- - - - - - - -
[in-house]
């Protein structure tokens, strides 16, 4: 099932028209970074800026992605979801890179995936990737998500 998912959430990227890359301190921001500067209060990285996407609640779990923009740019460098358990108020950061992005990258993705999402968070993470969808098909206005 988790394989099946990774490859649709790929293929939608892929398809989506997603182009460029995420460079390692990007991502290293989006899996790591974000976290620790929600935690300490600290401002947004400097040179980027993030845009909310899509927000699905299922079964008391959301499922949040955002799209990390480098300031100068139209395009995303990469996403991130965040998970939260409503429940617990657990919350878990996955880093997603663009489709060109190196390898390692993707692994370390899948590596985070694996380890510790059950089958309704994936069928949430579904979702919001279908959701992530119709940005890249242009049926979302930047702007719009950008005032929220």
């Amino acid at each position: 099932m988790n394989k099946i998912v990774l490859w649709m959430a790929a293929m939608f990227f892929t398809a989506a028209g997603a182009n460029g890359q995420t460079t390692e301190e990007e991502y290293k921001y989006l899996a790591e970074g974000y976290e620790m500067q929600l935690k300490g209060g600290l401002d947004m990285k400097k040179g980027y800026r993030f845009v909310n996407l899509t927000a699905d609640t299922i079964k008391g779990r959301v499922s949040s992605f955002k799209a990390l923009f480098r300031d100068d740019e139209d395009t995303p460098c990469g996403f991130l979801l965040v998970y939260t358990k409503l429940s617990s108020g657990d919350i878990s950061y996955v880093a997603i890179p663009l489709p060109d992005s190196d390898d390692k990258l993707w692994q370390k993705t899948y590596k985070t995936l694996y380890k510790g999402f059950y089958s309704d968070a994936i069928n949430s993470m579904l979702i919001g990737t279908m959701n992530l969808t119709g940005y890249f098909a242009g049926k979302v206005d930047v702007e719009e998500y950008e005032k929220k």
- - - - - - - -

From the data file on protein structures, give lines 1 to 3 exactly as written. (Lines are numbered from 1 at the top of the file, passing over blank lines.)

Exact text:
[in-house]
């Protein structure tokens, strides 16, 4: 099932028209970074800026992605979801890179995936990737998500 998912959430990227890359301190921001500067209060990285996407609640779990923009740019460098358990108020950061992005990258993705999402968070993470969808098909206005 988790394989099946990774490859649709790929293929939608892929398809989506997603182009460029995420460079390692990007991502290293989006899996790591974000976290620790929600935690300490600290401002947004400097040179980027993030845009909310899509927000699905299922079964008391959301499922949040955002799209990390480098300031100068139209395009995303990469996403991130965040998970939260409503429940617990657990919350878990996955880093997603663009489709060109190196390898390692993707692994370390899948590596985070694996380890510790059950089958309704994936069928949430579904979702919001279908959701992530119709940005890249242009049926979302930047702007719009950008005032929220």
């Amino acid at each position: 099932m988790n394989k099946i998912v990774l490859w649709m959430a790929a293929m939608f990227f892929t398809a989506a028209g997603a182009n460029g890359q995420t460079t390692e301190e990007e991502y290293k921001y989006l899996a790591e970074g974000y976290e620790m500067q929600l935690k300490g209060g600290l401002d947004m990285k400097k040179g980027y800026r993030f845009v909310n996407l899509t927000a699905d609640t299922i079964k008391g779990r959301v499922s949040s992605f955002k799209a990390l923009f480098r300031d100068d740019e139209d395009t995303p460098c990469g996403f991130l979801l965040v998970y939260t358990k409503l429940s617990s108020g657990d919350i878990s950061y996955v880093a997603i890179p663009l489709p060109d992005s190196d390898d390692k990258l993707w692994q370390k993705t899948y590596k985070t995936l694996y380890k510790g999402f059950y089958s309704d968070a994936i069928n949430s993470m579904l979702i919001g990737t279908m959701n992530l969808t119709g940005y890249f098909a242009g049926k979302v206005d930047v702007e719009e998500y950008e005032k929220k």